However, salmon, otters and ospreys can’t pitch their tents away from the river. Habitat restoration, flood control projects and bird-watching tours related to the river confluence cannot be outsourced. There must be somewhere else in the 73-park county system or other local sites for the event sponsors to rent next summer. Identifying appropriate venues could be a win for all. Suggestions anyone?

Ellen Otani, Eugene 


Well we all know he has no sense of humor but when Kim Jong Un tells his people that he can speak to dolphins and that he doesn’t urinate or defecate, we all know what he’s full of. 

I’ll bet he can piss up a rope too.

Philip Dietz, Springfield


President Obama has kept us out of wars. We are out of Iraq and Afghanistan. He almost bombed Syria due to President Assad’s use of chemical weapons on civilians, but he was rescued by Secretary of State John Kerry. The secretary was asked what would keep the U.S. from bombing Syria and he said let the Syrians get rid of their chemical weapons. Everyone thought that the secretary was nuts except President Vladimir Putin, who promptly agreed. This was an acknowledgement by Putin that U.S. military forces have enormous destructive ability. In the U.S., Sens. John McCain and Lindsey Graham are demanding that Obama not only carry a big stick, but that he must use it to smash the terrorists. 

When President Harry Truman was shown the pictures of the results of the atomic bombing of Hiroshima, he was reported to have said that perhaps we could kill fewer women and children. The problem with using missiles in urban areas of Iraq is that the “enemy” is intermingled with the civilian population. When the bombs are dropped, innocents die. I’m sure that Obama doesn’t want innocents to die because of U.S. bombing. I know I don’t.

President Lyndon Johnson said in 1963 that he did not want American boys to die in Vietnam, fighting a war that Vietnamese boys should be fighting. I’m hearing the same words spoken today: No American boys dying for a war that ought to be suffered by those who live there.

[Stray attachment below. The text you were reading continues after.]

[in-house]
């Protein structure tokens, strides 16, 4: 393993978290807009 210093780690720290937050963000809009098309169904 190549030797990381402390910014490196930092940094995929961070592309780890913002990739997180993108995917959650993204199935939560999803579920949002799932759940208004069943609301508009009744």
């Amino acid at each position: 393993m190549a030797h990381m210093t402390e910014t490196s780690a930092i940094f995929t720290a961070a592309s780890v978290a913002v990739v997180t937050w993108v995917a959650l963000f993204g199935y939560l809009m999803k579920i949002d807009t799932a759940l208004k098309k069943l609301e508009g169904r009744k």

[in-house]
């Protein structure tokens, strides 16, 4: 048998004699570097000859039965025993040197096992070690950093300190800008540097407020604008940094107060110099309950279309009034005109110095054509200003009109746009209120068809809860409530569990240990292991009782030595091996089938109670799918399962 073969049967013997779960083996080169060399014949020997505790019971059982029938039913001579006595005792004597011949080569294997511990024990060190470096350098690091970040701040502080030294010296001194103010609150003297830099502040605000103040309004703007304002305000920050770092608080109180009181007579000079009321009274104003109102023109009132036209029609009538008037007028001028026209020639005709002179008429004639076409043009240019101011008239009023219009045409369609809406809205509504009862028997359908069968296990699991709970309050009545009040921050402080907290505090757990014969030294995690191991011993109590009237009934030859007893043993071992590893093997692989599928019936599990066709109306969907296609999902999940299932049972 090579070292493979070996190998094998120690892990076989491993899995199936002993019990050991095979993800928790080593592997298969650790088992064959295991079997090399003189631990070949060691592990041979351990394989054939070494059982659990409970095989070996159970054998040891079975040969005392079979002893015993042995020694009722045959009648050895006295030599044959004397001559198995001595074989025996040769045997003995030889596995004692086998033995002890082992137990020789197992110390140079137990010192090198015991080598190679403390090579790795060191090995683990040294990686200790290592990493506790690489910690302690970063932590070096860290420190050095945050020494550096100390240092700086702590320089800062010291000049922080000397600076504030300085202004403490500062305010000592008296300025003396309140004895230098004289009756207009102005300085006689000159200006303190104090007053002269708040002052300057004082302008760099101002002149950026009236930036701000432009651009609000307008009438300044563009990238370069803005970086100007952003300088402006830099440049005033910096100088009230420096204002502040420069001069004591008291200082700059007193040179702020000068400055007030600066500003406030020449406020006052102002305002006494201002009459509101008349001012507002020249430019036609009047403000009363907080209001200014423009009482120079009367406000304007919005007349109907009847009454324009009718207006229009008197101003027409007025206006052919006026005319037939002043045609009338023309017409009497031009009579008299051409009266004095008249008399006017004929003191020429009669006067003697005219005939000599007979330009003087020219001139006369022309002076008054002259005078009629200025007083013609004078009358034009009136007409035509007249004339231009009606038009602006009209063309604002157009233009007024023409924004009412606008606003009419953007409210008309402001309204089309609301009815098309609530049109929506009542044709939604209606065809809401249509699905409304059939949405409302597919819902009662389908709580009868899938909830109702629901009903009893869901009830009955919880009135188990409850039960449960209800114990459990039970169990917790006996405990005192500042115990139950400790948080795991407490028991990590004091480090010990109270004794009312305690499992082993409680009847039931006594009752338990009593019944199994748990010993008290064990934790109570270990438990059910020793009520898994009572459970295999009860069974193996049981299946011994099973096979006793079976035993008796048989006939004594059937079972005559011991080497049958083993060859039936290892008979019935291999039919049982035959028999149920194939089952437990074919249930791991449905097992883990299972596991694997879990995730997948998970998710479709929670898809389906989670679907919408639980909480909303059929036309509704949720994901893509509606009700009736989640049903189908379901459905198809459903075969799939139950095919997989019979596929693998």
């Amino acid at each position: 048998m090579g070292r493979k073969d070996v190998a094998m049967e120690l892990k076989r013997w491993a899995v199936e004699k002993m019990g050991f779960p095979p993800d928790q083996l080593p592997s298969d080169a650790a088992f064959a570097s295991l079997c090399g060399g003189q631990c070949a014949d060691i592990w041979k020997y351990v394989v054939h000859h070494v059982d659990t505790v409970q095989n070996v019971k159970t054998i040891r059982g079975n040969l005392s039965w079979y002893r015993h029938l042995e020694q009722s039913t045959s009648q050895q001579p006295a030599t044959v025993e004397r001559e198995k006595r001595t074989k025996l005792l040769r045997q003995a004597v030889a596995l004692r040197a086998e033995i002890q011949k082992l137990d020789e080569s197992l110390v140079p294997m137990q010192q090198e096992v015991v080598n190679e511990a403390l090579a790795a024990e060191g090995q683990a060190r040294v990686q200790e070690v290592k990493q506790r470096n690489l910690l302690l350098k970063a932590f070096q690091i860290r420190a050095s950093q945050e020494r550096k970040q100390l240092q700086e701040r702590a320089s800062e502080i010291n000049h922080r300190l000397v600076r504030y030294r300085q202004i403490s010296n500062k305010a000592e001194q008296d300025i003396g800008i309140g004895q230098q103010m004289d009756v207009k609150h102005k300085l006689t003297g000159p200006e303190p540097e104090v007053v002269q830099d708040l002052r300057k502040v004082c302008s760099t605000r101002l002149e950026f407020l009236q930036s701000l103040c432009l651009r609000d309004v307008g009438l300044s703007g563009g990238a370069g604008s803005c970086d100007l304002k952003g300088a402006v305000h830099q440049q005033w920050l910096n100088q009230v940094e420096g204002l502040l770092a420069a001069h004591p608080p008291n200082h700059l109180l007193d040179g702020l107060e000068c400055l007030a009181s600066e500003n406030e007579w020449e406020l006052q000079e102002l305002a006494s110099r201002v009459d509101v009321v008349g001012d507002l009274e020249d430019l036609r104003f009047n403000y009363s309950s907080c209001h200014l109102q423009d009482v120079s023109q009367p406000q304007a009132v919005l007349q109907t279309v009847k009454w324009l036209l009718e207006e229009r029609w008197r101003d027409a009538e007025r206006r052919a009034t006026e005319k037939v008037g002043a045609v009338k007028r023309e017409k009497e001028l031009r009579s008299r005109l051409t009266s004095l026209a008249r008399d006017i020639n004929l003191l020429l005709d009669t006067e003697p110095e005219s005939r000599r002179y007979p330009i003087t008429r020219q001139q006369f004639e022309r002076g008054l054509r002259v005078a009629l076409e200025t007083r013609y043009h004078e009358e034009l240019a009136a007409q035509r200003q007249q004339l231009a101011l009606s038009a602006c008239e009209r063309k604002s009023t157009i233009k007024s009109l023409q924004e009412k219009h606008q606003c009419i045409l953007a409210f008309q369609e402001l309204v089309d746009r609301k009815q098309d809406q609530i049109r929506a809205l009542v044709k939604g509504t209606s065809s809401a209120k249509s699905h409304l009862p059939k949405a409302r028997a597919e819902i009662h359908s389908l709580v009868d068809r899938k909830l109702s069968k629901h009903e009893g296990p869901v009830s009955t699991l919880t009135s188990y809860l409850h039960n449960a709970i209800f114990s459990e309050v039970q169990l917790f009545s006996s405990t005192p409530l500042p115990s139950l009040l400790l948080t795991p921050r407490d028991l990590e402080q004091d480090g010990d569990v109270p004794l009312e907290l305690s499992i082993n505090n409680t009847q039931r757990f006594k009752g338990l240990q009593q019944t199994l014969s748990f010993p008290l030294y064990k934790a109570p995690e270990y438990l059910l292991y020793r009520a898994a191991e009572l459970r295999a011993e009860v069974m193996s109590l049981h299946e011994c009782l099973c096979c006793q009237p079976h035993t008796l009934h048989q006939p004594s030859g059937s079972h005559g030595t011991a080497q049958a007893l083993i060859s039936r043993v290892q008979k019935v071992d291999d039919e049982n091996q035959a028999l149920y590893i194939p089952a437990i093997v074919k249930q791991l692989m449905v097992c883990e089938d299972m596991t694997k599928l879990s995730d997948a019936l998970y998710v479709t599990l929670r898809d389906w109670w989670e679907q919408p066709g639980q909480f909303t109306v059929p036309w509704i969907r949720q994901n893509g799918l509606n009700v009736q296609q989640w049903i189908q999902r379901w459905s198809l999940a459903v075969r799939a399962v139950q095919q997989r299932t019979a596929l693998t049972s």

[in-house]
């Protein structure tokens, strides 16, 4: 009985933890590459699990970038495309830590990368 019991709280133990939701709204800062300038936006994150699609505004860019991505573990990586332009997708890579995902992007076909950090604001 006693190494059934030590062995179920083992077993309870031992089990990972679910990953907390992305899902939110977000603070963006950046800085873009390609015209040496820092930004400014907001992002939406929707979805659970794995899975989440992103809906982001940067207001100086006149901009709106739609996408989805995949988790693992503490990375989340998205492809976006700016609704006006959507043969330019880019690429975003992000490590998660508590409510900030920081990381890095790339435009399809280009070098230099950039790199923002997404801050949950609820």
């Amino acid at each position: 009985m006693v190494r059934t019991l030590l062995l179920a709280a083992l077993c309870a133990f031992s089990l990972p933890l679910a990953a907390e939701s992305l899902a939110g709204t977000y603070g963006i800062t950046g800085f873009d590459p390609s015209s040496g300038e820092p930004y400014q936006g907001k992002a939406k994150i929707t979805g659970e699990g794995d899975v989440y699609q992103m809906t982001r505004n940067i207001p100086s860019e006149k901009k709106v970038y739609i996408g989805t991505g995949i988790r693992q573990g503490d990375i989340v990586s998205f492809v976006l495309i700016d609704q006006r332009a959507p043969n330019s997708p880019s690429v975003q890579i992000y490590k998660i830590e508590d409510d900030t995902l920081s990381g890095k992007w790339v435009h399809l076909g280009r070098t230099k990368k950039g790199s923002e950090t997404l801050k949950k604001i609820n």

Gerry Merritt



Thanks is due to Congressman Peter DeFazio for his leadership in opposing HR 4742 and ensuring that West Coast fishermen, coastal communities and our ocean environment can depend on a strong Magnuson-Stevens Act. As an ocean resource team member supporting a sustainable community supported fishery, I know we need DeFazio to continue leading the defense of the act. 

Keeping the act strong makes scientific, environmental and economic sense for our community. Since 1996, it has restored dozens of overfished fish populations to appropriate levels, including Pacific lingcod and Chinook salmon, fisheries that contribute millions of dollars to Oregon’s economy. The multiple conservation goals in the act have been vital to maintaining a healthy Pacific and Oregon’s coastal communities. 

The act is rebuilding depleted fish populations by basing catch limits on science. We must continue to fight for the protection of our key environmental statutes — NEPA, ESA, Antiquities and the Sanctuaries Act — that allow individuals to participate in the management of these critical public resources and support well-informed decision-making. As HR 4742 may be up for a House vote in July, we must push back to ensure that the Magnuson-Stevens Act is kept strong and effective for coastal economies and environment. 

Aaron Longton, F/V Golden Eye,  Port Orford Ocean Resource Team


Watching the action movie Escape Plan, I learned something about the Hippocratic Oath sworn by most doctors. The second sentence says, “I will respect the hard earned scientific gains of those physicians in whose steps I follow and will gladly share mine with those who will follow me.”

It is clear by this that intellectual property regarding medicines, cures or treatments, such as those controlled by big pharmaceutical and insurance companies, brakes this oath, which while not a legal document its still a true ethical guide. 

Most of the great scientists in history that came up with solutions to many of the world’s diseases wish their discoveries be used for good not just profit, i.e. Robert Koch (tuberculosis) and Alexander Fleming (penicillin). The corporations who own these researchers’ patents however see no problem in, for example, keeping AIDS, cancer, hepatitis or malaria medication out of the reach of patients who aren’t rich especially those from third world countries. It is intellectual property laws that allow this.
With the average yearly temperatures and population numbers rising, tropical diseases and our toxic environment are problems the whole world will have.

Obamacare should have made sure that the government can negotiate for prices with big pharmaceuticals, who now can impose outrageous prices. Its other problem is letting insurance companies take 30 percent of the proceeds as opposed to 3 percent in Medicare, Medicaid and the Veteran’s Administration, which are in many ways single-payer-like sub-systems. Instead, the state/ corporate apparatus makes this impossible.

David Ivan Piccioni, Eugene